In a few more weeks, skunks will be finished nesting with their litters. That’s when the real busy season for skunk trapping begins, Kulosa says.
“Once the forest preserves are full of skunks, the young skunks have to move out,” Kammin says. “So where they move is our backyard.”
Unless they are eaten by a suburban mountain lion.
Article source: http://www.dailyherald.com/article/20130516/news/705169949
SAN DIEGO, May 14, 2013 /PRNewswire/ — While most people come home to curl up with their dogs or cats, an estimated 500 thousand Americans come home to pet rats. It may be surprising to learn that rats are rather social creatures and actually love to snuggle and crave company – either in the form of other rats or their lucky pet parents. To learn more about these great cuddle buddies and how to care for their physical, mental, social and emotional needs, attend any of the Petco™ free, family-friendly Meet the Critters events taking place nationwide May 18-19, 2013 from 1 p.m. – 2 p.m.
Below are five reasons why rats make great companions:
- They’re appreciative: While spending time with their pet parents, rats may grind their teeth in something called “bruxing.” Reasons for bruxing are similar to why cats purr – they’re emotionally happy!
- They’re considerate: Rats have been known to travel in packs and like to be socially engaged. They may even take care of their sick or injured friends.
- They’re clean: Rats like to stay clean, and to keep physically fit they will comb their hair and help a friend out at the same time by using their teeth to help them stay attractive.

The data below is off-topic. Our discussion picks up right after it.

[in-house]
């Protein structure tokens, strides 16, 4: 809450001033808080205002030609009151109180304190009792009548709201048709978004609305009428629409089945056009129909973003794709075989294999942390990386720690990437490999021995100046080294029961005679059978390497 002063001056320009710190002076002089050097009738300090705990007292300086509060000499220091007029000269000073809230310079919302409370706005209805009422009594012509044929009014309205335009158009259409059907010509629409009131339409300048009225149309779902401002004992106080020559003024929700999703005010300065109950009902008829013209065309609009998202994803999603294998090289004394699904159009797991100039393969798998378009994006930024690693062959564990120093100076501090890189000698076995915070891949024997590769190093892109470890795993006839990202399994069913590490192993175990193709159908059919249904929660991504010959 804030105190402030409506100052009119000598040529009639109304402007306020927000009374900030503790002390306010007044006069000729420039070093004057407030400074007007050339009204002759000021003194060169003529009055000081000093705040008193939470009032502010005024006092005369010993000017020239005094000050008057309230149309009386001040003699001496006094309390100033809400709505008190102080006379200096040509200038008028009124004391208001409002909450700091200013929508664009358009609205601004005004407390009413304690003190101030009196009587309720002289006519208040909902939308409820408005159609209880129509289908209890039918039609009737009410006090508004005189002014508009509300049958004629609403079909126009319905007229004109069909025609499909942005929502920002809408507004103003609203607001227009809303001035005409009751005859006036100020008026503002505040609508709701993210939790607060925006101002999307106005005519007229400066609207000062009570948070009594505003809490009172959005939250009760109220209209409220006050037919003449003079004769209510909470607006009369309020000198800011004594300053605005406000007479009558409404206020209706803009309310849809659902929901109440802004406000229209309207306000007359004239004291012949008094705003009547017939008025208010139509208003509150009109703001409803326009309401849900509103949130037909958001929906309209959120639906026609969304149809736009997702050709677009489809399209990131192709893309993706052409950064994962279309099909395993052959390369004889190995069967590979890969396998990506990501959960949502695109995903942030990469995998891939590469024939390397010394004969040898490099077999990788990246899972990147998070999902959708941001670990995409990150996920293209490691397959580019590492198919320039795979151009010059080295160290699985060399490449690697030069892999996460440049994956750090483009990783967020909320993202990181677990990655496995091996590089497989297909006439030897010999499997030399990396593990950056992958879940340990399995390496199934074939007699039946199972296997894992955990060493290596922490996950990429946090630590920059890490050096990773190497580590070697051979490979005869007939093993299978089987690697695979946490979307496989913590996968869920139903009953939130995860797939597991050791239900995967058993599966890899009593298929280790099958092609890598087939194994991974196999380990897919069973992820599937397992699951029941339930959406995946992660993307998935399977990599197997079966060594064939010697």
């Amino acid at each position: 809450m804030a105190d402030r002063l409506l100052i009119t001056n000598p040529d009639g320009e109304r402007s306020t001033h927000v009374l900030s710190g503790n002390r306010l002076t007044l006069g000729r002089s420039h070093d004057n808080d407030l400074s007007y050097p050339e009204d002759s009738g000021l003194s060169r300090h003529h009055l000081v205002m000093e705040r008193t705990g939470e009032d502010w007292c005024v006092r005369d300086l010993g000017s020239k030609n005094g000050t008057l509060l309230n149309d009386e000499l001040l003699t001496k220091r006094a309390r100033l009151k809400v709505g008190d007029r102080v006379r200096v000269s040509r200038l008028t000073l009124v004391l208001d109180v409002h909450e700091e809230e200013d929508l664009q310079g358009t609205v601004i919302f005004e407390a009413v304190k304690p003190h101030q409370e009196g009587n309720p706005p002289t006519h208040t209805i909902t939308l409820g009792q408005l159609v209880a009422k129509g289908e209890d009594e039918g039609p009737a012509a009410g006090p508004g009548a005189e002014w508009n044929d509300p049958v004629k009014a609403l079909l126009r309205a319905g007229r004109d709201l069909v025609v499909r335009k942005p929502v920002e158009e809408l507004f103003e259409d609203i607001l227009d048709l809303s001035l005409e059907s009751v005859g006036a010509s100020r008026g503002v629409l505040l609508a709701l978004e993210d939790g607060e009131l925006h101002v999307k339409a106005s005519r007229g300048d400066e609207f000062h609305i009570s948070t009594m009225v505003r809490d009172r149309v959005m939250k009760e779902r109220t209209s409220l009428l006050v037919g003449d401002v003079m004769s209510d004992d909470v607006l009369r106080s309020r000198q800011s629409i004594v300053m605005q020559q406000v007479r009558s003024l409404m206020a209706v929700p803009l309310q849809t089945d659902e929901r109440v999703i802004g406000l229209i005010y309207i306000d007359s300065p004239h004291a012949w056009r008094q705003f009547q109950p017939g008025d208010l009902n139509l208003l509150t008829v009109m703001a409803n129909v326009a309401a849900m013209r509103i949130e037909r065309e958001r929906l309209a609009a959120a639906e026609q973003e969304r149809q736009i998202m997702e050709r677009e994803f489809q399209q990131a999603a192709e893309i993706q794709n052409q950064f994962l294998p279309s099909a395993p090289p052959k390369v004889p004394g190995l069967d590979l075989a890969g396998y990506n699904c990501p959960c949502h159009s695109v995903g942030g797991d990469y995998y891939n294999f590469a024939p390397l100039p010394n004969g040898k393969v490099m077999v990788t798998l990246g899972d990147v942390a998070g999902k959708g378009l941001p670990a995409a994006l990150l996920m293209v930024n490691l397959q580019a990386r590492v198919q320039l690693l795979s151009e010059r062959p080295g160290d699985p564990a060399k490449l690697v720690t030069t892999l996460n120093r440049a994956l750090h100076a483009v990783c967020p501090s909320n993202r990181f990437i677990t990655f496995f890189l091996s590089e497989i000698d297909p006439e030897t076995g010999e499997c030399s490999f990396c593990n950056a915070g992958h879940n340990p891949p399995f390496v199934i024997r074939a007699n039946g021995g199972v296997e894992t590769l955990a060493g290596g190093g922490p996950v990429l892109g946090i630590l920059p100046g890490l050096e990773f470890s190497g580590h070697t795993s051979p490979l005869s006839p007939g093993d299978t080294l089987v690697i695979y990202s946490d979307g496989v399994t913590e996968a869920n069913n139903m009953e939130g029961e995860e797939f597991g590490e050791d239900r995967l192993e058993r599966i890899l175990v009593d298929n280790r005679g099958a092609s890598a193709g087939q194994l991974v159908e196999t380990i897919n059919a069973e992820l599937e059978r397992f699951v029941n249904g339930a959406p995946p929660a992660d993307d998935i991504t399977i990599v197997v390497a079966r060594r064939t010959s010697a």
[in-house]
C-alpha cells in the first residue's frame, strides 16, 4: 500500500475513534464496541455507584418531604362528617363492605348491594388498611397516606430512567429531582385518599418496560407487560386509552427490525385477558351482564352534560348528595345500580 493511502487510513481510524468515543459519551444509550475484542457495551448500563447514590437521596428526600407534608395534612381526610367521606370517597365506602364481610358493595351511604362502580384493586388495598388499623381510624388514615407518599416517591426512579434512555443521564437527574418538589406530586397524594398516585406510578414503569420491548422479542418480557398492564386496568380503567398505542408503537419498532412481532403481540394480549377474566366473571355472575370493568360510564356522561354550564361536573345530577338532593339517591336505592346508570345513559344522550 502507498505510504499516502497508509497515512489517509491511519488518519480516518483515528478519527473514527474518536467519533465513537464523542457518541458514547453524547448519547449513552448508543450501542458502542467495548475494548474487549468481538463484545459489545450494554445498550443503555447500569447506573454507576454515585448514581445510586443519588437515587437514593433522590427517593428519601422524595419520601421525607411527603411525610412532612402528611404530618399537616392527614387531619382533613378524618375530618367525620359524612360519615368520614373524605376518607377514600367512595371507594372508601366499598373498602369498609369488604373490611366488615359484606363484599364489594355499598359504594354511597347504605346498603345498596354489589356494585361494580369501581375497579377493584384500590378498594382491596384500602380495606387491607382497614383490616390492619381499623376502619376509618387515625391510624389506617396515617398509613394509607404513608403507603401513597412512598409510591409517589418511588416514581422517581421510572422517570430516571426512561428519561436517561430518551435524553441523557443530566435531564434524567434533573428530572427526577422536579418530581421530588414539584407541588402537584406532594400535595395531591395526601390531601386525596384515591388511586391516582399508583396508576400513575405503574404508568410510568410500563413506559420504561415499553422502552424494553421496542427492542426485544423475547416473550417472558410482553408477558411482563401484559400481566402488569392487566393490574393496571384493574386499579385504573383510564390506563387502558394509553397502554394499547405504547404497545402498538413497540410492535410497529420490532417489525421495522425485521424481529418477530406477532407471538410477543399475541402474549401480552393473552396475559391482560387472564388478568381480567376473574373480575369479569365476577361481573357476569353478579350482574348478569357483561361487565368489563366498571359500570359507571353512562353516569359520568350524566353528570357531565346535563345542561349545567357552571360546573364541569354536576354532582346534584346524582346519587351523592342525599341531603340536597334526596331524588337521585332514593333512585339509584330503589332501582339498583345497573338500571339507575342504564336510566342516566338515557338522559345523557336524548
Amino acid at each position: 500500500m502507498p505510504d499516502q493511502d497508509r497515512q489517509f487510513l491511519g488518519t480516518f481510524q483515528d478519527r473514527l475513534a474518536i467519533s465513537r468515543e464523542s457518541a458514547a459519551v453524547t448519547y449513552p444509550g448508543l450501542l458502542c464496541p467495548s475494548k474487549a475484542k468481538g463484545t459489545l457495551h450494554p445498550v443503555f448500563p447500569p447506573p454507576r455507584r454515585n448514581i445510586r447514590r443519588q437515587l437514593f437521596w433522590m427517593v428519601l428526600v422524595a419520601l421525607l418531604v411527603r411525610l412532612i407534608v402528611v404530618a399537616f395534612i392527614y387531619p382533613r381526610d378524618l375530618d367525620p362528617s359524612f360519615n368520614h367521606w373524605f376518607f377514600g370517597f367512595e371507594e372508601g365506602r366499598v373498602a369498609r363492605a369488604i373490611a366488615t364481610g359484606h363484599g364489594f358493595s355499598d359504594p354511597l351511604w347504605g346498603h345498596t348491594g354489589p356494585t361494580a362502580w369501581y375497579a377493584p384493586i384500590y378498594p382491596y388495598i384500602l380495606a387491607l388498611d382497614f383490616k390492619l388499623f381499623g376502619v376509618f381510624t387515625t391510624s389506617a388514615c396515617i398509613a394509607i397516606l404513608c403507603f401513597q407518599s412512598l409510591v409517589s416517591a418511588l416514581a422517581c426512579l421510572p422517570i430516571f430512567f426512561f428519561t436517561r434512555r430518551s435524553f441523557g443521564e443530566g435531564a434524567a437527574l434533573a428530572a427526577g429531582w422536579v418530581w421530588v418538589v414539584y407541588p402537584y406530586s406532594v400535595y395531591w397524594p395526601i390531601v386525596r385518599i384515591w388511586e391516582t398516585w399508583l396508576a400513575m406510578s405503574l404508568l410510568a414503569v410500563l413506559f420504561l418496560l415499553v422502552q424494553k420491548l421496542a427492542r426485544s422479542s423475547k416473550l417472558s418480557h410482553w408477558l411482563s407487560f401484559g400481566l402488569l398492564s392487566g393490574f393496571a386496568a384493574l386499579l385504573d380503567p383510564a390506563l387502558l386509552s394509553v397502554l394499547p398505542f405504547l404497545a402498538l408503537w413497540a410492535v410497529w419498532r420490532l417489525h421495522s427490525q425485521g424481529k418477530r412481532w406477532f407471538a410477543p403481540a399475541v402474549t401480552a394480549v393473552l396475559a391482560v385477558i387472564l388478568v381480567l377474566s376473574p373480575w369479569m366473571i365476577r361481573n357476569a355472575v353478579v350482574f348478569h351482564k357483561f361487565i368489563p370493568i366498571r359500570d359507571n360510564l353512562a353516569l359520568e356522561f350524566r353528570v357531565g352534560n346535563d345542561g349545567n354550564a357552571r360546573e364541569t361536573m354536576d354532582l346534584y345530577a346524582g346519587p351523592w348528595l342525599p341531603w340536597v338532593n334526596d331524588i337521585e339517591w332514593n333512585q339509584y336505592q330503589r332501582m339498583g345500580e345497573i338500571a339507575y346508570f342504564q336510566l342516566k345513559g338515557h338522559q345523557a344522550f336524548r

- They’re likely to remember pet parents: Rats have been kept as pets since the early 19th century and are considered the most intelligent rodent for being able to learn simple behaviors such as recognizing faces they see often. Attendees of the family-friendly “Meet the Critters” event can learn more about how to keep rats mentally alert.
- They’re engaging: Pet rats enjoy climbing up and down their habitats, but they also enjoy out-of-cage time. Keep rats physically fit by allowing them to run around in an exercise ball to get some energy out.
Caring for rats can be a fun and unique experience! However, parental supervision is recommended for pet parents under 12. For more information on this month’s “Meet the Critters” event visit www.petco.com/kids.
Petco is a leading pet specialty retailer that provides the products, services and advice that make it easier for our customers to be great pet parents. Everything we do is guided by our vision for Healthier Pets. Happier People. Better World. We operate more than 1,200 stores nationwide and in Puerto Rico, including more than 50 Unleashed by Petco locations, a smaller format neighborhood shop, and www.petco.com. The Petco Foundation, an independent nonprofit organization, has raised more than $110 million since it was created in 1999 to help promote and improve the welfare of companion animals. In conjunction with the Foundation, we work with and support thousands of local animal welfare groups across the country and, through in-store adoption events, help find homes for more than 350,000 animals every year.